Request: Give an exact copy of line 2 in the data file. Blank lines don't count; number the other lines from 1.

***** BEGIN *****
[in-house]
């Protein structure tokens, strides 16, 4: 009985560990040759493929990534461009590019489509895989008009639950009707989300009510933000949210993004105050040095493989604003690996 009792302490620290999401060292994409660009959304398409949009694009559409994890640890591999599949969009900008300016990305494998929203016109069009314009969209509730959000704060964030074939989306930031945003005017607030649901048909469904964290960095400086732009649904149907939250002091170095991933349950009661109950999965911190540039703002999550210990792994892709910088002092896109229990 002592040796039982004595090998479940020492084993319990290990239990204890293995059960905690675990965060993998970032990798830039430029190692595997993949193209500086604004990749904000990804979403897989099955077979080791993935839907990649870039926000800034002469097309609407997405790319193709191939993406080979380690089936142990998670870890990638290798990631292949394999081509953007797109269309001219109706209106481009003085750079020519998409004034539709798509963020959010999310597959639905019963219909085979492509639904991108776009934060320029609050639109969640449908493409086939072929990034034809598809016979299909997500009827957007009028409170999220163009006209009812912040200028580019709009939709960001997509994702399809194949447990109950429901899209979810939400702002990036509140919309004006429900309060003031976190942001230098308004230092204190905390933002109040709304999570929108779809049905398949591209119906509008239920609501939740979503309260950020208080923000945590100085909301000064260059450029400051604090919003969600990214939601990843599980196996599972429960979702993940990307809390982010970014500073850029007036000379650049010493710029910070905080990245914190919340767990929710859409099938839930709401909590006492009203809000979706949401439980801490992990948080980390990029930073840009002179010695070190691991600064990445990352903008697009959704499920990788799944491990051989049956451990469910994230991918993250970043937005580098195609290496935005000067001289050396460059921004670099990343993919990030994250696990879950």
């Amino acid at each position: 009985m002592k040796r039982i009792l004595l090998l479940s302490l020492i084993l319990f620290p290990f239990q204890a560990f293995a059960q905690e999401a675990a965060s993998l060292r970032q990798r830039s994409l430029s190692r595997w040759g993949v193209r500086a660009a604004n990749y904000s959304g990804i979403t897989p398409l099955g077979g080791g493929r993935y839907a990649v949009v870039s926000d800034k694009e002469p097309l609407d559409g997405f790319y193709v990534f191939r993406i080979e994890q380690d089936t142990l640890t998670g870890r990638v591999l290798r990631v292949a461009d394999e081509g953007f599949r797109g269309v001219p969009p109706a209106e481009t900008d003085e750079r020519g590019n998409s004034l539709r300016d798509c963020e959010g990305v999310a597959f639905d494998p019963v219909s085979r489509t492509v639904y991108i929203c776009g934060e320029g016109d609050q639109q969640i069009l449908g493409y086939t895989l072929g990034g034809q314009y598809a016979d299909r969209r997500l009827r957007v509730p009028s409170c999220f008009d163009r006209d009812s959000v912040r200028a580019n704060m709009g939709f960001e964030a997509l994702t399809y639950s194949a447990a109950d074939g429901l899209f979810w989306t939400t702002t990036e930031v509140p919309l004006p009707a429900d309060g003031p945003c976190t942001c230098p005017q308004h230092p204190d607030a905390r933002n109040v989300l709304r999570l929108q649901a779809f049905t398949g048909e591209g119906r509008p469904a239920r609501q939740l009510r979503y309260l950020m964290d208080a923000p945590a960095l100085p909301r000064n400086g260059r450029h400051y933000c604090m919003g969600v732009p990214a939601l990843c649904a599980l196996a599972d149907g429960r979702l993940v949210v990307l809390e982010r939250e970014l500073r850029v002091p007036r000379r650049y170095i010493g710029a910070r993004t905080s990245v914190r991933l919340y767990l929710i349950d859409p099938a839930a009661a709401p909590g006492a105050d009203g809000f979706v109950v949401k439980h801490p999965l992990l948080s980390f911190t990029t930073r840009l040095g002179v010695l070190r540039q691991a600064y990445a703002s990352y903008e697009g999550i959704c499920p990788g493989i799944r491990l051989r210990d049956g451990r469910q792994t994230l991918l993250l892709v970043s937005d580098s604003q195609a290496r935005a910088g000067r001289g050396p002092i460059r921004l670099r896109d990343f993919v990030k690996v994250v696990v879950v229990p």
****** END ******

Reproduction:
């Protein structure tokens, strides 16, 4: 009985560990040759493929990534461009590019489509895989008009639950009707989300009510933000949210993004105050040095493989604003690996 009792302490620290999401060292994409660009959304398409949009694009559409994890640890591999599949969009900008300016990305494998929203016109069009314009969209509730959000704060964030074939989306930031945003005017607030649901048909469904964290960095400086732009649904149907939250002091170095991933349950009661109950999965911190540039703002999550210990792994892709910088002092896109229990 002592040796039982004595090998479940020492084993319990290990239990204890293995059960905690675990965060993998970032990798830039430029190692595997993949193209500086604004990749904000990804979403897989099955077979080791993935839907990649870039926000800034002469097309609407997405790319193709191939993406080979380690089936142990998670870890990638290798990631292949394999081509953007797109269309001219109706209106481009003085750079020519998409004034539709798509963020959010999310597959639905019963219909085979492509639904991108776009934060320029609050639109969640449908493409086939072929990034034809598809016979299909997500009827957007009028409170999220163009006209009812912040200028580019709009939709960001997509994702399809194949447990109950429901899209979810939400702002990036509140919309004006429900309060003031976190942001230098308004230092204190905390933002109040709304999570929108779809049905398949591209119906509008239920609501939740979503309260950020208080923000945590100085909301000064260059450029400051604090919003969600990214939601990843599980196996599972429960979702993940990307809390982010970014500073850029007036000379650049010493710029910070905080990245914190919340767990929710859409099938839930709401909590006492009203809000979706949401439980801490992990948080980390990029930073840009002179010695070190691991600064990445990352903008697009959704499920990788799944491990051989049956451990469910994230991918993250970043937005580098195609290496935005000067001289050396460059921004670099990343993919990030994250696990879950």